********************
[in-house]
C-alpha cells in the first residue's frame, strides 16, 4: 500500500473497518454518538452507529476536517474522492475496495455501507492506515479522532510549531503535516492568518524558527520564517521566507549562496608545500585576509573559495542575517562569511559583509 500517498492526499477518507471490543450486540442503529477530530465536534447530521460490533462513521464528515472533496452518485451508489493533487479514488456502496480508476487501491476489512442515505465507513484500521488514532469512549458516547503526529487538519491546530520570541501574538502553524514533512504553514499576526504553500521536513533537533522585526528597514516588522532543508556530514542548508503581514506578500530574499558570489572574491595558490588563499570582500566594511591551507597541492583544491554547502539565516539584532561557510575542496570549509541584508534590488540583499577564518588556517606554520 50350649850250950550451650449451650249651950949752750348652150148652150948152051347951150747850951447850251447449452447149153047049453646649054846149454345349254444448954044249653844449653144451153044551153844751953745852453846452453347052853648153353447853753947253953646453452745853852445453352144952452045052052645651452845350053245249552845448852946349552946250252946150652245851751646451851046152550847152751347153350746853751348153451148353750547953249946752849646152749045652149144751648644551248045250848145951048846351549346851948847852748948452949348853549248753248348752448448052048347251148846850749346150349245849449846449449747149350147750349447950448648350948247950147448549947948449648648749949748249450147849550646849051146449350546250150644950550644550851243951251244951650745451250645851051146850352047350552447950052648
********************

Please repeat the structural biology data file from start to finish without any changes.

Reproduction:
[in-house]
C-alpha cells in the first residue's frame, strides 16, 4: 500500500473497518454518538452507529476536517474522492475496495455501507492506515479522532510549531503535516492568518524558527520564517521566507549562496608545500585576509573559495542575517562569511559583509 500517498492526499477518507471490543450486540442503529477530530465536534447530521460490533462513521464528515472533496452518485451508489493533487479514488456502496480508476487501491476489512442515505465507513484500521488514532469512549458516547503526529487538519491546530520570541501574538502553524514533512504553514499576526504553500521536513533537533522585526528597514516588522532543508556530514542548508503581514506578500530574499558570489572574491595558490588563499570582500566594511591551507597541492583544491554547502539565516539584532561557510575542496570549509541584508534590488540583499577564518588556517606554520 50350649850250950550451650449451650249651950949752750348652150148652150948152051347951150747850951447850251447449452447149153047049453646649054846149454345349254444448954044249653844449653144451153044551153844751953745852453846452453347052853648153353447853753947253953646453452745853852445453352144952452045052052645651452845350053245249552845448852946349552946250252946150652245851751646451851046152550847152751347153350746853751348153451148353750547953249946752849646152749045652149144751648644551248045250848145951048846351549346851948847852748948452949348853549248753248348752448448052048347251148846850749346150349245849449846449449747149350147750349447950448648350948247950147448549947948449648648749949748249450147849550646849051146449350546250150644950550644550851243951251244951650745451250645851051146850352047350552447950052648